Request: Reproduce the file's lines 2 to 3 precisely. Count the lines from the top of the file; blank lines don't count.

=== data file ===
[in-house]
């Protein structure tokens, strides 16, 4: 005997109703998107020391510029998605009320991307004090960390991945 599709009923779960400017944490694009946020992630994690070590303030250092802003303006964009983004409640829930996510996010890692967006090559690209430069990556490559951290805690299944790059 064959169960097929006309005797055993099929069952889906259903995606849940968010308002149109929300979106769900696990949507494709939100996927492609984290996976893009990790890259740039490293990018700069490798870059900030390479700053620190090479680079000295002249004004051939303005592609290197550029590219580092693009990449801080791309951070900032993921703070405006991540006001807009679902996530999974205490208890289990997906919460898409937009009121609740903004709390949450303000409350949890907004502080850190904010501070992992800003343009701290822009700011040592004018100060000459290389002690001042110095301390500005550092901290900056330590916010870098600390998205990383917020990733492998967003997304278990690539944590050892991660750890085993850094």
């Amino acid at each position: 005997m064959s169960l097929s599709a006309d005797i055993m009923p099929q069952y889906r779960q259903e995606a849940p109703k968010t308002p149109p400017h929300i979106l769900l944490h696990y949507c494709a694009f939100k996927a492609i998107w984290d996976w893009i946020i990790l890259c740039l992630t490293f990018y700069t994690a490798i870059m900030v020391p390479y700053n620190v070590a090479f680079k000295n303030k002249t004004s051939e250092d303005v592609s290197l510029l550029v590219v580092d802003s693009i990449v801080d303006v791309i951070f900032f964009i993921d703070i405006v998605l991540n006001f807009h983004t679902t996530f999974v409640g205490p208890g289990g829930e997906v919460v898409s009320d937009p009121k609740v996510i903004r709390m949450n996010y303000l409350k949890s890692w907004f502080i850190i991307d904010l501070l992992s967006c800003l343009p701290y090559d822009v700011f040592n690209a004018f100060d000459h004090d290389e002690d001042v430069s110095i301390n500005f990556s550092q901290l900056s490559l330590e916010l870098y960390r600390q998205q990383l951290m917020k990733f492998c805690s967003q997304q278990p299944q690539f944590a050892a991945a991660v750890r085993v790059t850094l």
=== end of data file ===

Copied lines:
């Protein structure tokens, strides 16, 4: 005997109703998107020391510029998605009320991307004090960390991945 599709009923779960400017944490694009946020992630994690070590303030250092802003303006964009983004409640829930996510996010890692967006090559690209430069990556490559951290805690299944790059 064959169960097929006309005797055993099929069952889906259903995606849940968010308002149109929300979106769900696990949507494709939100996927492609984290996976893009990790890259740039490293990018700069490798870059900030390479700053620190090479680079000295002249004004051939303005592609290197550029590219580092693009990449801080791309951070900032993921703070405006991540006001807009679902996530999974205490208890289990997906919460898409937009009121609740903004709390949450303000409350949890907004502080850190904010501070992992800003343009701290822009700011040592004018100060000459290389002690001042110095301390500005550092901290900056330590916010870098600390998205990383917020990733492998967003997304278990690539944590050892991660750890085993850094």
């Amino acid at each position: 005997m064959s169960l097929s599709a006309d005797i055993m009923p099929q069952y889906r779960q259903e995606a849940p109703k968010t308002p149109p400017h929300i979106l769900l944490h696990y949507c494709a694009f939100k996927a492609i998107w984290d996976w893009i946020i990790l890259c740039l992630t490293f990018y700069t994690a490798i870059m900030v020391p390479y700053n620190v070590a090479f680079k000295n303030k002249t004004s051939e250092d303005v592609s290197l510029l550029v590219v580092d802003s693009i990449v801080d303006v791309i951070f900032f964009i993921d703070i405006v998605l991540n006001f807009h983004t679902t996530f999974v409640g205490p208890g289990g829930e997906v919460v898409s009320d937009p009121k609740v996510i903004r709390m949450n996010y303000l409350k949890s890692w907004f502080i850190i991307d904010l501070l992992s967006c800003l343009p701290y090559d822009v700011f040592n690209a004018f100060d000459h004090d290389e002690d001042v430069s110095i301390n500005f990556s550092q901290l900056s490559l330590e916010l870098y960390r600390q998205q990383l951290m917020k990733f492998c805690s967003q997304q278990p299944q690539f944590a050892a991945a991660v750890r085993v790059t850094l």